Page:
The current Bletchley “story” focuses on their success in decrypting that proportion of German Traffic they tried to break rather, than the much larger traffic analysis operation that tracked the German Order of Battle and targeted the codebreaking effort. The processes for the latter still sit at the heart of modern surveillance (including Google et al) and were not leaked until Edward Snowden published them – thus also leading to the pressure to bring the state surveillance operations of the UK and US under judicial accountability. Describing the techniques for targeting makes it easier to evade them. This makes the credibility of the judges providing secret, but credible and effective governance all the most important. 

The third point that came through from a number of speakers at the Scrambling for Safety event was the inability of law enforcement to make timely and effective use of the information already available – while still supposedly asking for more. Hence again my continuing focus on partnership policing and the need for industry to be permitted to help the police identify abusers (of all kinds) in time to take action. That too raises many issues of governance, including with regard to the status of the “Codes” intended to put flesh on the Bill – will they have statutory authority (implying clunky predictability) or be akin to “judges’ rules” implying reactive evolution in the face of bad practice as it is identified by those exercising oversight?

For those who want further robust debate on the technical practicalities I commend the next meeting of the Real Time Club, where Adrian Kennard will be explaining and defending, (hopefully from well-informed attack) the ISP position. His original and subsequent supplementary written evidence to the scrutiny committee illustrate why I took such a different tack in my own evidence – leading to a call to focus on the governance of partnership policing and of ALL those being given powers, including regulatory agencies and local authorities.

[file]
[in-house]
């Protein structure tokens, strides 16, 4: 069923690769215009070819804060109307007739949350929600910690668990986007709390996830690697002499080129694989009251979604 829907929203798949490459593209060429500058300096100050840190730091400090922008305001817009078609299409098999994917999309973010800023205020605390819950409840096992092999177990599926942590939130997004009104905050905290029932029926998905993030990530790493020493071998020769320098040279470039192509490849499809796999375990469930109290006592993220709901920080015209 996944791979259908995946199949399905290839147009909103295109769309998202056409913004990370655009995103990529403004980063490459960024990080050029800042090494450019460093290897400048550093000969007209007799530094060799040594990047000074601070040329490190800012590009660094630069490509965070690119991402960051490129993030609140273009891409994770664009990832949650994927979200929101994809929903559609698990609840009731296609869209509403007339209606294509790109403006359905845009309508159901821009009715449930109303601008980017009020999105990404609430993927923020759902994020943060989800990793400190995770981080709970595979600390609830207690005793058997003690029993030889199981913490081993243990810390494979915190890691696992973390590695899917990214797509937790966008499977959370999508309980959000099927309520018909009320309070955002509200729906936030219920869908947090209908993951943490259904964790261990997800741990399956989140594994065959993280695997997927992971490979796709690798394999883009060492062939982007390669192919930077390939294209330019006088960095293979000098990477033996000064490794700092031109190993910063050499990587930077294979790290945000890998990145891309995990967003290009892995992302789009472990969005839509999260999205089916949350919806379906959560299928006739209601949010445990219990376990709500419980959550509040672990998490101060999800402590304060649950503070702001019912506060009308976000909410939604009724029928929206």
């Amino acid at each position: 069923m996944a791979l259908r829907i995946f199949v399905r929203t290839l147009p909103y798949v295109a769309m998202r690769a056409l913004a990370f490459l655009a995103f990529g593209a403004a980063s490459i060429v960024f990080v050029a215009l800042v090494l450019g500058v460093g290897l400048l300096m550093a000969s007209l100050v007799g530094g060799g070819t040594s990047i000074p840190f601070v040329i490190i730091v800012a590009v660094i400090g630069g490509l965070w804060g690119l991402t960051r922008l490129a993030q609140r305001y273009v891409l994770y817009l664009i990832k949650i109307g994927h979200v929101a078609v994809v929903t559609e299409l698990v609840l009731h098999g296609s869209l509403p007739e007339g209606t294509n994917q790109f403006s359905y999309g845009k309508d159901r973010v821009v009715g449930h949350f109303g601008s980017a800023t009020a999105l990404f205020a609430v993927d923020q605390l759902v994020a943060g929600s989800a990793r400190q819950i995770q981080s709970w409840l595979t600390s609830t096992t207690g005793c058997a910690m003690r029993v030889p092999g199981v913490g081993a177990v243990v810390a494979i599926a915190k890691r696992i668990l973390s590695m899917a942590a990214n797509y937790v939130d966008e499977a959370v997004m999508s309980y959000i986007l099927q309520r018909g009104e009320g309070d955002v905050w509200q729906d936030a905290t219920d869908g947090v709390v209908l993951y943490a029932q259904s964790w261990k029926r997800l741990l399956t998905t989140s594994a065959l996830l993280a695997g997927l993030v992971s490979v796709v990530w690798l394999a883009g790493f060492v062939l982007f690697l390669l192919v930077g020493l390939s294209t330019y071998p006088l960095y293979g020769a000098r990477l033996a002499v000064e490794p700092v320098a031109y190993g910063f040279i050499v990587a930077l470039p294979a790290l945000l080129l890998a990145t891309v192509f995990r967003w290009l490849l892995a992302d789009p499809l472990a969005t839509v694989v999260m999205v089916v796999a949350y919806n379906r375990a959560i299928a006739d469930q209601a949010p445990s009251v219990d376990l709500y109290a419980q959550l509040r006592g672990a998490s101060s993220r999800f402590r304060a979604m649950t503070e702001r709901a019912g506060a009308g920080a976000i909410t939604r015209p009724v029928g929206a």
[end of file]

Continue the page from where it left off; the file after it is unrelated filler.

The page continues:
[I also commend listening to the “in memoriam” thoughts on Caspar Bowden – if these are on the Scrambling for Safety video – I confess I have not checked – as Caspar would have done. I found it too difficult to order my own thoughts but his character and contribution were well summarised by those who gave their memories. I first met him at a Trades Union event before the 1997 election. I was told I should make a point of inviting him to any relevant discussion meetings because he would make well-informed trouble if I did not. I quickly realised that we were both being used as “litmus paper” to test for the “toxicity” of specific proposals. Our approaches were very different but we came to the same conclusion surprisingly often. Over nearly twenty years I found his attention to detail invaluable, even when I did disagree with his conclusions. Meanwhile he never gave up on trying to educate me …]